Consumer Christopher Lazazzaro filed the suit in a Long Island federal court on 28 December, seeking class-action status. The lawsuit is seeking $5 million from Hershey, alleging its advertising and marketing campaign for the dark chocolate bars ‘false, deceptive, and misleading’. The plaintiffs' lawyers argue that had Hershey disclosed on its labelling that those dark chocolate bars contained lead and cadmium, Lazazzaro would not have purchased them.
His suit was filed two weeks after ConfectioneryNews reported that research by Consumer Reports claimed a number of Hershey dark chocolate products exceeded California standards for the maximum allowable dose level (MADL) for lead and cadmium.
There are no federal lead and cadmium limits for most foods. Consumer Reports scientists used California standards, as they deemed them ‘the most protective available’. The report said lead content in the Hershey Special Dark Mildly Sweet Chocolate bar exceeded the California MADL.
The lawsuit filed in New York cites other Hershey items highlighted in the Consumer Reports exposé, including Lily’s Extra Dark Chocolate 70% Cocoa and Lily’s Extremely Dark Chocolate 85% Cocoa, which the company acquired in 2021.
Lazazzaro’s lawsuit is focused on alleged wrongdoing relating to marketing practices – and not health-related issues. The suit contends that consumers look to product packaging and labels before making a purchase.
In his lawsuit, Lazazzaro said he believed he was buying products that contained “only dark chocolate ingredients”, and therefore “paid a premium” to do so. Because of alleged “misrepresentations and omissions” about the presence of heavy metals, Lazazzaro claims he and other consumers “suffered an injury in the amount of the premium paid”.
Cadmium is a natural element found in soil that is absorbed by the roots of the cocoa plant in certain growing regions and ends up in cocoa beans. Lead contaminates the beans through the environment, possibly when it is blown by the wind in the surrounding areas as the beans dry in the open.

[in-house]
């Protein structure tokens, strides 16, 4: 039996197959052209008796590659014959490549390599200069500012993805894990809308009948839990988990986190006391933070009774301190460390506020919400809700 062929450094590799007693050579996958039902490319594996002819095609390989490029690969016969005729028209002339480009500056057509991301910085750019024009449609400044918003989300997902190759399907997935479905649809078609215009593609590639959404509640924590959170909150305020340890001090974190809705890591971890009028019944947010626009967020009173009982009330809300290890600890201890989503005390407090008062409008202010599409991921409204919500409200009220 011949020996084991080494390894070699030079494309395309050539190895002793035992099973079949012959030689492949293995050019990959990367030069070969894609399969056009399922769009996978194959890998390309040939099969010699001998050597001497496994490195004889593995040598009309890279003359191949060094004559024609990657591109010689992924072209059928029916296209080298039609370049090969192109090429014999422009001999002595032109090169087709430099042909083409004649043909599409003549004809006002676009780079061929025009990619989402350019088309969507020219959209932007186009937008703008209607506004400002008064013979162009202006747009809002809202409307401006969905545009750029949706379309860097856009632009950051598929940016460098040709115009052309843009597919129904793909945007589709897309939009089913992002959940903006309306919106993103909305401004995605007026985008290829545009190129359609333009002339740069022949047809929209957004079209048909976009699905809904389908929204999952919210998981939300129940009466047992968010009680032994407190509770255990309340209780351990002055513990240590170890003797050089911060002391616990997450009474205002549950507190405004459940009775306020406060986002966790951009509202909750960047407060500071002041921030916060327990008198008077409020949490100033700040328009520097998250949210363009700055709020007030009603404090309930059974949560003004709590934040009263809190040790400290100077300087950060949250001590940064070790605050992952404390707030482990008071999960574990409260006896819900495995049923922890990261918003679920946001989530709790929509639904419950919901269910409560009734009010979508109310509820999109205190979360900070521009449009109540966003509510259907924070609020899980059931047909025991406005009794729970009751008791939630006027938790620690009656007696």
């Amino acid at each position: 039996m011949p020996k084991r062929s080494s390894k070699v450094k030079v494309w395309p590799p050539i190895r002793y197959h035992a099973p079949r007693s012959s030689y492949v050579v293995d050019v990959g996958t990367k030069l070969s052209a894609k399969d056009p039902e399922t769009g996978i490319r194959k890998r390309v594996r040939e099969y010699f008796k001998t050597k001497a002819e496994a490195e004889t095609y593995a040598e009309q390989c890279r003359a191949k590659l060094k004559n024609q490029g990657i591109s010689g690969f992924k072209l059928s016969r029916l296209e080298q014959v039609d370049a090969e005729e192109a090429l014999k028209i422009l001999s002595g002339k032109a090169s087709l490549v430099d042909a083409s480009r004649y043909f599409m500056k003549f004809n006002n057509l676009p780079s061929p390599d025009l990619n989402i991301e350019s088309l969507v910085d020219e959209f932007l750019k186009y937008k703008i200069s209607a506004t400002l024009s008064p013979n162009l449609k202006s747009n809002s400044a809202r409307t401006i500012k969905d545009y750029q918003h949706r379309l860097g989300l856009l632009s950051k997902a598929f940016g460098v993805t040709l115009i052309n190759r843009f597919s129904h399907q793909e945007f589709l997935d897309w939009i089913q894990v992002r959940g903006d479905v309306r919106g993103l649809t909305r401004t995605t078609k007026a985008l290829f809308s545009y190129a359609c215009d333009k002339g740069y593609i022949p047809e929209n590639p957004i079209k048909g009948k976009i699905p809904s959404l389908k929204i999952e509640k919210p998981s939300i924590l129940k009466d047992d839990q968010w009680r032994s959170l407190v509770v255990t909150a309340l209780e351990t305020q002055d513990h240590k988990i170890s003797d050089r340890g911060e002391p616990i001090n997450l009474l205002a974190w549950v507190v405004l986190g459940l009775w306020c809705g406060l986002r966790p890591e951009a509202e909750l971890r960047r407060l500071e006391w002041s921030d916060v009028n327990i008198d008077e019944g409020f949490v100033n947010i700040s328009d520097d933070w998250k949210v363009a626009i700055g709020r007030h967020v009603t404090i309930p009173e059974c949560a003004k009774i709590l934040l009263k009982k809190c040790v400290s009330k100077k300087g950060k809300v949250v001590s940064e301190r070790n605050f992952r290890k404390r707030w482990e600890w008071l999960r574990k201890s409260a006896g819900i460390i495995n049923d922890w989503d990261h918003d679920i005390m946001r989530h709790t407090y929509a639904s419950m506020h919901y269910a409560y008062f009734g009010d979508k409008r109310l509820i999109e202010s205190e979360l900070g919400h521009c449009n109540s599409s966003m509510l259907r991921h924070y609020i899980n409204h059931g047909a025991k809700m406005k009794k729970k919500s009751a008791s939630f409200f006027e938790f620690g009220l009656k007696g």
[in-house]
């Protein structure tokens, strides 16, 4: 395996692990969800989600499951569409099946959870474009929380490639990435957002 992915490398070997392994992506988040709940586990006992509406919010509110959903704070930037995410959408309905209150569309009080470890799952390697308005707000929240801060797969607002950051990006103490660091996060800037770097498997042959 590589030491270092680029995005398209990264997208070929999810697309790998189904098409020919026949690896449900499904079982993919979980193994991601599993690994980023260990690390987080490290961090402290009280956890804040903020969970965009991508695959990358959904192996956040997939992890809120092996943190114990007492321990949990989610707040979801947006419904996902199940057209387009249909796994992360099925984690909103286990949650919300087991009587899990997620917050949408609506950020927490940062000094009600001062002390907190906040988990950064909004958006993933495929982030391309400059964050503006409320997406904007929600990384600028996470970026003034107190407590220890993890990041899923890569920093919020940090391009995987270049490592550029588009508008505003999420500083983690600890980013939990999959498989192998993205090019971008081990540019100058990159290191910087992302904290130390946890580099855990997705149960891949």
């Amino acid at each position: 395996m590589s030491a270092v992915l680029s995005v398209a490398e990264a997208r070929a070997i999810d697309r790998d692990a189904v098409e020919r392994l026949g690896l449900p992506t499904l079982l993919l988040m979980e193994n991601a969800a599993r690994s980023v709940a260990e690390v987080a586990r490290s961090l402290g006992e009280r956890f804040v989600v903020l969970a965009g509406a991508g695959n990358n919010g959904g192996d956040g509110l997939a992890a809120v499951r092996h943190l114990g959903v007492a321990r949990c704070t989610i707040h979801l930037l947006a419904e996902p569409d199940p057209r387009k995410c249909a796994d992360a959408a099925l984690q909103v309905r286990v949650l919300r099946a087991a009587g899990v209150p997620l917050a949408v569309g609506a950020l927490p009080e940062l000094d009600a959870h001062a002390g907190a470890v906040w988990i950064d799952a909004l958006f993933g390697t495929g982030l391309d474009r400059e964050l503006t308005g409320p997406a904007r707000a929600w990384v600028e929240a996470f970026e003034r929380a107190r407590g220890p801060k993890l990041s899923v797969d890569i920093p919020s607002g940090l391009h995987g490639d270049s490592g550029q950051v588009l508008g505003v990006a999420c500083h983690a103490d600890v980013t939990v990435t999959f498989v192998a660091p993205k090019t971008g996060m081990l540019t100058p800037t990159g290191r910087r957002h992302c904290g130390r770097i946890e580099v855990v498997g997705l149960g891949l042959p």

In a statement following the Consumer Reports survey, the National Confectioners Association said: "Chocolate and cocoa are safe to eat and can be enjoyed as treats as they have been for centuries.
“The California Office of Environmental Health Hazard Assessment (OEHHA) guidelines cited in the Consumer Reports study are not food safety standards. An expert investigation conducted through our prior California Proposition 65 settlement concluded that cadmium and lead are present in cocoa and chocolate due to soil and that bean cleaning during processing cocoa beans reduces lead and cadmium in chocolate products.
“The products cited in this study are in compliance with strict quality and safety requirements, and the levels provided to us by Consumer Reports testing are well under the limits established by our settlement. Food safety and product quality remain our highest priorities and we remain dedicated to being transparent and socially responsible."
- Consumer Reports is an independent, non-profit member organization.
- Hershey did not immediately reply to requests for comment.
- 'Cadmium can be dangerous when ingested in large amounts' - the Centers for Disease Control and Prevention (CDC).